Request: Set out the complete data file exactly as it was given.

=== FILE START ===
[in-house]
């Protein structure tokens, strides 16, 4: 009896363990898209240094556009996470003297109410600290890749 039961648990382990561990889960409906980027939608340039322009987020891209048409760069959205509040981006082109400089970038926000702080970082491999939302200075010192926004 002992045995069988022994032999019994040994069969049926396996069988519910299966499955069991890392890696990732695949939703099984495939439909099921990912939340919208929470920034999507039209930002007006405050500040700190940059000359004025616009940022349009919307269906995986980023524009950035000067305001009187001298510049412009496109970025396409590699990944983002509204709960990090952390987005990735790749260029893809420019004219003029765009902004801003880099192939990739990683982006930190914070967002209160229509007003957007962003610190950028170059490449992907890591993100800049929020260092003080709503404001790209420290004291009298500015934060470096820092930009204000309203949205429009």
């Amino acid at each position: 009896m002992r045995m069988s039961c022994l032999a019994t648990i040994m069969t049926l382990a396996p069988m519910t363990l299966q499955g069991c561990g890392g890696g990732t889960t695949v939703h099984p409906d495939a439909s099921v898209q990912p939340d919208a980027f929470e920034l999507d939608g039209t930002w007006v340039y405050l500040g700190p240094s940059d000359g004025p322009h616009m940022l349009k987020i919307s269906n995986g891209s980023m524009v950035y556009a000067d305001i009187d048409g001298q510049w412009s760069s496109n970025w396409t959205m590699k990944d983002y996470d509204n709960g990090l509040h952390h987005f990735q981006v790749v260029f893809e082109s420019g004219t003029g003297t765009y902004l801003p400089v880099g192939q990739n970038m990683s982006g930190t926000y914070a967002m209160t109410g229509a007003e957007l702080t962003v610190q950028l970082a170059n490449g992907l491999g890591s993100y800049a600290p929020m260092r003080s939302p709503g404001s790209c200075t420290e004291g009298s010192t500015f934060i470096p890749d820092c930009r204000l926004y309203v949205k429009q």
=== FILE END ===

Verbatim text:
[in-house]
């Protein structure tokens, strides 16, 4: 009896363990898209240094556009996470003297109410600290890749 039961648990382990561990889960409906980027939608340039322009987020891209048409760069959205509040981006082109400089970038926000702080970082491999939302200075010192926004 002992045995069988022994032999019994040994069969049926396996069988519910299966499955069991890392890696990732695949939703099984495939439909099921990912939340919208929470920034999507039209930002007006405050500040700190940059000359004025616009940022349009919307269906995986980023524009950035000067305001009187001298510049412009496109970025396409590699990944983002509204709960990090952390987005990735790749260029893809420019004219003029765009902004801003880099192939990739990683982006930190914070967002209160229509007003957007962003610190950028170059490449992907890591993100800049929020260092003080709503404001790209420290004291009298500015934060470096820092930009204000309203949205429009």
């Amino acid at each position: 009896m002992r045995m069988s039961c022994l032999a019994t648990i040994m069969t049926l382990a396996p069988m519910t363990l299966q499955g069991c561990g890392g890696g990732t889960t695949v939703h099984p409906d495939a439909s099921v898209q990912p939340d919208a980027f929470e920034l999507d939608g039209t930002w007006v340039y405050l500040g700190p240094s940059d000359g004025p322009h616009m940022l349009k987020i919307s269906n995986g891209s980023m524009v950035y556009a000067d305001i009187d048409g001298q510049w412009s760069s496109n970025w396409t959205m590699k990944d983002y996470d509204n709960g990090l509040h952390h987005f990735q981006v790749v260029f893809e082109s420019g004219t003029g003297t765009y902004l801003p400089v880099g192939q990739n970038m990683s982006g930190t926000y914070a967002m209160t109410g229509a007003e957007l702080t962003v610190q950028l970082a170059n490449g992907l491999g890591s993100y800049a600290p929020m260092r003080s939302p709503g404001s790209c200075t420290e004291g009298s010192t500015f934060i470096p890749d820092c930009r204000l926004y309203v949205k429009q």